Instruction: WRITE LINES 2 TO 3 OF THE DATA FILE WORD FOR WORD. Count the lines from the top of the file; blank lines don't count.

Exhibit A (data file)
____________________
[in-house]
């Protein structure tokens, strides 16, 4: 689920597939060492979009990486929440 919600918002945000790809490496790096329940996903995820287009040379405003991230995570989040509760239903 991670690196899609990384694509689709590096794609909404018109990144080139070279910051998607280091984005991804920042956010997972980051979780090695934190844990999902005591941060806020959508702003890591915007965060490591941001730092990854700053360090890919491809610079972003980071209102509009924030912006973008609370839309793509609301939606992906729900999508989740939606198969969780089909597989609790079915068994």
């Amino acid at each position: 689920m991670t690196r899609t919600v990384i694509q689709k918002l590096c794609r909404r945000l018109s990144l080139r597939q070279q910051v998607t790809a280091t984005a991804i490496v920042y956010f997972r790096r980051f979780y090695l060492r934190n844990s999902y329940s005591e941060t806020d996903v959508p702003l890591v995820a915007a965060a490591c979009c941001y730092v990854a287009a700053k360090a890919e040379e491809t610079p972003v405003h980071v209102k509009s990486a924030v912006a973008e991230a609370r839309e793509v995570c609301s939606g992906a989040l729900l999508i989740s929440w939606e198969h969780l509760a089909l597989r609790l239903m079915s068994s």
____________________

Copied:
């Protein structure tokens, strides 16, 4: 689920597939060492979009990486929440 919600918002945000790809490496790096329940996903995820287009040379405003991230995570989040509760239903 991670690196899609990384694509689709590096794609909404018109990144080139070279910051998607280091984005991804920042956010997972980051979780090695934190844990999902005591941060806020959508702003890591915007965060490591941001730092990854700053360090890919491809610079972003980071209102509009924030912006973008609370839309793509609301939606992906729900999508989740939606198969969780089909597989609790079915068994």
């Amino acid at each position: 689920m991670t690196r899609t919600v990384i694509q689709k918002l590096c794609r909404r945000l018109s990144l080139r597939q070279q910051v998607t790809a280091t984005a991804i490496v920042y956010f997972r790096r980051f979780y090695l060492r934190n844990s999902y329940s005591e941060t806020d996903v959508p702003l890591v995820a915007a965060a490591c979009c941001y730092v990854a287009a700053k360090a890919e040379e491809t610079p972003v405003h980071v209102k509009s990486a924030v912006a973008e991230a609370r839309e793509v995570c609301s939606g992906a989040l729900l999508i989740s929440w939606e198969h969780l509760a089909l597989r609790l239903m079915s068994s």